Friday, February 10, 2017

Malacoda - Ritualis Aeterna (2016)

Who are Malacoda? Well, the Canadian quintet have been together since 2015 and they've released one self-titled album along with an EP just last year. This of course, is a review for that EP. You can grab it on Bandcamp right now and it's definitely worth it if you like Gothic, doom and power metal. The band is composed of current and former members of Annihilator, Phear, Echoterra, Pyramaze, Structure Of Inhumanity and Universal Mind Project, but it doesn't have a very strong budget yet and needs some level of promotion in order to possibly get further in the game. That being said, this blog probably won't be much help. (Chuckles) In any case, we first have to wager as to whether or not Malacoda are actually worth being a big name act in their own right and in my book, I was quite surprised by what I thought was going to be some kind of generic metal album. I'm already aware that if you'll look at the Metal Archives review for the record, you'll find that the score is relatively low at 60%. But judging by the inexperienced nature of the writer, I wouldn't trust it. Seriously, looking at that load of proverbial chicken scratch tells me that he doesn't have the faintest idea as to what in the hell he's talking about.

So let's get down to brass tacks – Malacoda are an act worth watching. Not only do I hear resemblances to Candlemass, Ihsahn and even Nevermore within the powerful clean vocal structures of frontman/guitarist Lucas Di Mascio, but I'm also noticing superb keyboard atmospheres from Jonah Weingarten which really add to the whole gothic nature of the piece. Adding to that, we have some pretty killer solo work as Mascio and secondary axeman Brad Casarin prove that they can recreate the same incredible effects with their guitars that Weingarten is creating with his keys.

Malacoda aren't just a band that excell mainly in their dark and gloomy keyboard atmospheres, as they also hit strong choruses (there are no ten minute epics here, so it's mainly verse/chorus) in nearly every track that will actually get stuck in your head if you give them enough time. It feels a bit rock sometimes (I Got A Letter) but that's a large part of classic/heavy/power metal anyway, so you can't blame them for wanting to make catchy songs out of this. I do think they should branch out a little more, maybe offer some longer pieces in which the guitars and keys can have a free-for-all, but I'm definitely not unhappy with this. Di Mascio still needs a little work in his clean lines, but don't we all. I definitely can't pull off those highs in “Pandemonium” without sounding like I've grown breasts. I'd definitely have to compare them to Ihsahn's clean lines as well, which is what I was most reminded of when they came into place. This EP feels like an experiment, with every song offering something new from the band. It seems that they want to show what they're capable of and sort of find a middle ground for all of it. I'm guessing the first record was a bit of a mess because there were a million ideas utilized on it, only few of which will be further carried on. When we continue listening, we find that “The Wild Hunt” actually comes across as one of the band's strongest by far, pulling off a familiar sound and style that fans of darker power metal acts will catch right away. The only real piece I could do without is “Linger Here” which is mostly a little piano ballad that never catches on due to it's unexpectedly short length. I guess I was expecting a “November Rain” moment with this, where the guitars are finally turned on and we manage to get a brilliant solo out of it. Even BabyMetal did that with “No Rain, No Rainbow” which still surprises me to this day. I have never really cared for piano based ballads in this fashion and this one didn't win me over either. Fortunately, the record ends with a heavy-hitter called “There Will Always Be One” which is appreciated, as the prior cut nearly put me to sleep. Not only does the piece contain it's share of awfully creepy keyboards, but it features as strong of a chorus number as that of opener “Penny Dreadful” and “The Wild Hunt.” We also get several infusions of guitar, like we wanted from the very beginning.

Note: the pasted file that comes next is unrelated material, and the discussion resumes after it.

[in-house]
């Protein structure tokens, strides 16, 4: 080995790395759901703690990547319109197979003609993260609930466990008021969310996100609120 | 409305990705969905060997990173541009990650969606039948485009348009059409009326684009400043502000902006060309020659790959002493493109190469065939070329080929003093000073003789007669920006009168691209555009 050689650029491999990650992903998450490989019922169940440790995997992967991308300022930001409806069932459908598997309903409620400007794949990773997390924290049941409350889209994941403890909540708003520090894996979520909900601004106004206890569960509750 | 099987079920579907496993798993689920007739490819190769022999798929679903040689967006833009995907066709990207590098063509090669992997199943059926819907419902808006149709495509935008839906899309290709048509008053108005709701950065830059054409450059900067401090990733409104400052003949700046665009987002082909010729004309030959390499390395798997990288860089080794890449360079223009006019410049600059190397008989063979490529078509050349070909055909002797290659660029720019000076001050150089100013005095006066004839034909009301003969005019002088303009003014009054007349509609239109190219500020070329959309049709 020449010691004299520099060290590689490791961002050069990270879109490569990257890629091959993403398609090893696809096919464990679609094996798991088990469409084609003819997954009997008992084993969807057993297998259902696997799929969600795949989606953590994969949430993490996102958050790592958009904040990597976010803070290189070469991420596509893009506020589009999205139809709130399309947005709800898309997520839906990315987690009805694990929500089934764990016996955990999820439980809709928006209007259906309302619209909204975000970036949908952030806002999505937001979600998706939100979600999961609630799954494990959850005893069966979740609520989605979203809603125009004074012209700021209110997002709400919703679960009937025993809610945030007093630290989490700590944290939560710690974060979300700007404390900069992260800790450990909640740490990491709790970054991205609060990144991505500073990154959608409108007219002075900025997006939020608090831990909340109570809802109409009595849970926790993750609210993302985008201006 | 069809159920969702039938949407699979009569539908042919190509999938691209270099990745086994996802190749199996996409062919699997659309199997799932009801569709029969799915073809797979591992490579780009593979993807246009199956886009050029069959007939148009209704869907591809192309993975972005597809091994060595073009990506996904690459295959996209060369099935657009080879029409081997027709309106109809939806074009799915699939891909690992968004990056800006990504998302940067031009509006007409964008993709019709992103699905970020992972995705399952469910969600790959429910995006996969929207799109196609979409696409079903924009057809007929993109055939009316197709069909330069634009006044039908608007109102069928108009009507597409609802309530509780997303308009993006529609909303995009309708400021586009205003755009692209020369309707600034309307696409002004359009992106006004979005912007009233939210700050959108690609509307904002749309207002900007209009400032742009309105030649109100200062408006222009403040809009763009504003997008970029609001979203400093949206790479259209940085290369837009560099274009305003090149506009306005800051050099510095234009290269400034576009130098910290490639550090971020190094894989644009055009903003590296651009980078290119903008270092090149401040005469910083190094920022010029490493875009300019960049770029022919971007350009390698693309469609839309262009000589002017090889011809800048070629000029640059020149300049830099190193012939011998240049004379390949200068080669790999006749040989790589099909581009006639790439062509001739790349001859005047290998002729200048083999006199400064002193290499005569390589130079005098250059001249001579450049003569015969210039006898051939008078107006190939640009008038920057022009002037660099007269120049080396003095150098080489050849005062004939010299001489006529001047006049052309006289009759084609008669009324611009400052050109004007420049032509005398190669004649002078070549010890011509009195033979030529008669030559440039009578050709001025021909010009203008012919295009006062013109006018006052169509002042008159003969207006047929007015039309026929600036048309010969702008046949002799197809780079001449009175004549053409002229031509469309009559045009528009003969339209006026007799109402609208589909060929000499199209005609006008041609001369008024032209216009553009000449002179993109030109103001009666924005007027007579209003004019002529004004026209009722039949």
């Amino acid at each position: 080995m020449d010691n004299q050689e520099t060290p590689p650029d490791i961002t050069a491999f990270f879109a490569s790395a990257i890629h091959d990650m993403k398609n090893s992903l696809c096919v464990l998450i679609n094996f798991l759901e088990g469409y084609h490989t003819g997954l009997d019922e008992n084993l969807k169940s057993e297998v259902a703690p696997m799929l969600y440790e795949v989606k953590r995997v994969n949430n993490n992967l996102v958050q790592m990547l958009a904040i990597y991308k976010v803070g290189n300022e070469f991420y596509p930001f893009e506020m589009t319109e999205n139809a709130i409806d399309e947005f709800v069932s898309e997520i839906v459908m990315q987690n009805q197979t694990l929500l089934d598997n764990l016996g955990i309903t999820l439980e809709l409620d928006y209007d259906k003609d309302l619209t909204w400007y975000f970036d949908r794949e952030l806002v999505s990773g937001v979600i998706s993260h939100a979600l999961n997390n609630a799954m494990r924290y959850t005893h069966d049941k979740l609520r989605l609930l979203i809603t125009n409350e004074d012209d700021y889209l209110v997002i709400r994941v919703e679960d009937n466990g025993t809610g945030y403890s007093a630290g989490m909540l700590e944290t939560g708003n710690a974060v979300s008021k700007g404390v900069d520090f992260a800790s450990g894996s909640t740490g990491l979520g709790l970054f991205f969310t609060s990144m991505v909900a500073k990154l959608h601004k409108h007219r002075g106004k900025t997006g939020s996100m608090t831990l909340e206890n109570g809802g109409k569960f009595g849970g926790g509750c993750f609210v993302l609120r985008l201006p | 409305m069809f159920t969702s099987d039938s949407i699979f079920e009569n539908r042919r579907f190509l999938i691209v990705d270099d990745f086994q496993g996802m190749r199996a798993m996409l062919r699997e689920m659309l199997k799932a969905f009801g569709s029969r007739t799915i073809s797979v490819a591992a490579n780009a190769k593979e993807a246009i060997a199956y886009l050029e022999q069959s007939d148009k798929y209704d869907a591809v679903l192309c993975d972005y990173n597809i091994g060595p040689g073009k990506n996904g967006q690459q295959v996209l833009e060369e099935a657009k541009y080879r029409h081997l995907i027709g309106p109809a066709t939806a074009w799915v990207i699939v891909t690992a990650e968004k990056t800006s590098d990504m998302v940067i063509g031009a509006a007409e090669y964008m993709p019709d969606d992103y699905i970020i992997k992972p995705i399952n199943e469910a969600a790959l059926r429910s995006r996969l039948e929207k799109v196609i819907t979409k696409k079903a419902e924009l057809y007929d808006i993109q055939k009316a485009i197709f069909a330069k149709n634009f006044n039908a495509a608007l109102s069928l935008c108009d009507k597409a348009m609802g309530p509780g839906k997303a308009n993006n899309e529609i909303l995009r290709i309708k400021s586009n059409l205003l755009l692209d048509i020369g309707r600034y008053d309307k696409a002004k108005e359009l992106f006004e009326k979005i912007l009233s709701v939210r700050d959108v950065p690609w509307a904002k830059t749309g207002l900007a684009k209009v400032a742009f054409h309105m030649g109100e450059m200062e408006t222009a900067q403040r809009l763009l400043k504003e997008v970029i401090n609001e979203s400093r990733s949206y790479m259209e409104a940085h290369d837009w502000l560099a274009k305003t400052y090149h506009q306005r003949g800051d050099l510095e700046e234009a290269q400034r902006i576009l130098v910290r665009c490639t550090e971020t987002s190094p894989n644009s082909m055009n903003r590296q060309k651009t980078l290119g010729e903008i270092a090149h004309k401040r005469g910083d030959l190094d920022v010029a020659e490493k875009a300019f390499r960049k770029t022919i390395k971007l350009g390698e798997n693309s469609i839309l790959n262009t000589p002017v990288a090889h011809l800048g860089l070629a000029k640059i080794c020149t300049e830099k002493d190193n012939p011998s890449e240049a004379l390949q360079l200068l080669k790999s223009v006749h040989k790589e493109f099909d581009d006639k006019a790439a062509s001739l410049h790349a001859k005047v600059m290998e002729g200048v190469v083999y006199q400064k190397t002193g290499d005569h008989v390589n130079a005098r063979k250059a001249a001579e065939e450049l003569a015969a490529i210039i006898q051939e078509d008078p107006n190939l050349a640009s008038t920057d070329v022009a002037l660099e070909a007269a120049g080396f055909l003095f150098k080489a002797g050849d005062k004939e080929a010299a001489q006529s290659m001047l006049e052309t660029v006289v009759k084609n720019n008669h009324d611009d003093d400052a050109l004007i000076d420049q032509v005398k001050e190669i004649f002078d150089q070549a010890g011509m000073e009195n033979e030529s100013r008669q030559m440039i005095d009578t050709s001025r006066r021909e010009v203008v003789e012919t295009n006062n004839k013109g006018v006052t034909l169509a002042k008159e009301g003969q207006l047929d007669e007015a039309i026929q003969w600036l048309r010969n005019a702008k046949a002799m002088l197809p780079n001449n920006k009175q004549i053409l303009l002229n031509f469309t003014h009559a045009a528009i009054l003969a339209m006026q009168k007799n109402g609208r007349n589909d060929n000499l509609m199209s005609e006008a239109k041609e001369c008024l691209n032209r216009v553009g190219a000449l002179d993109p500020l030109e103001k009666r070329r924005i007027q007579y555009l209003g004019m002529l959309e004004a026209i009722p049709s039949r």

I think Malacoda know what to do, they're just not exactly doing it. What I'd like to hear from a future release is much longer songs with more guitar influence, less of the teary piano ballads and without question, an album worthy of the title of gothic power metal. There's so much promise in Ritualis Aeterna that labels should be taking note, and I'm sure they are. I really just hope that the band are able to evolve naturally and don't end up getting thrown into the core and djent trends, of which I'm proud to say that I'm not hearing one bit of throughout the entirety of this release. Thank the metal gods for small favors. As I said, you can pick this one up on Bandcamp and you should, especially if you're interested in a couple of catchy dark tunes that have me hopeful for the future of this genre. You see, gothic power metal is not all that prolific within the heavy metal spectrum, nor should it be. I like to see that bands like Malacoda are trying new things within what has seemed to hit a sort of a slump as far as the power metal genre is concerned. Many of the bands are putting out good albums, but no one is really putting out anything all that unique. At least these Canadians are trying, and that's saying something.

(6 Tracks, 24:00)


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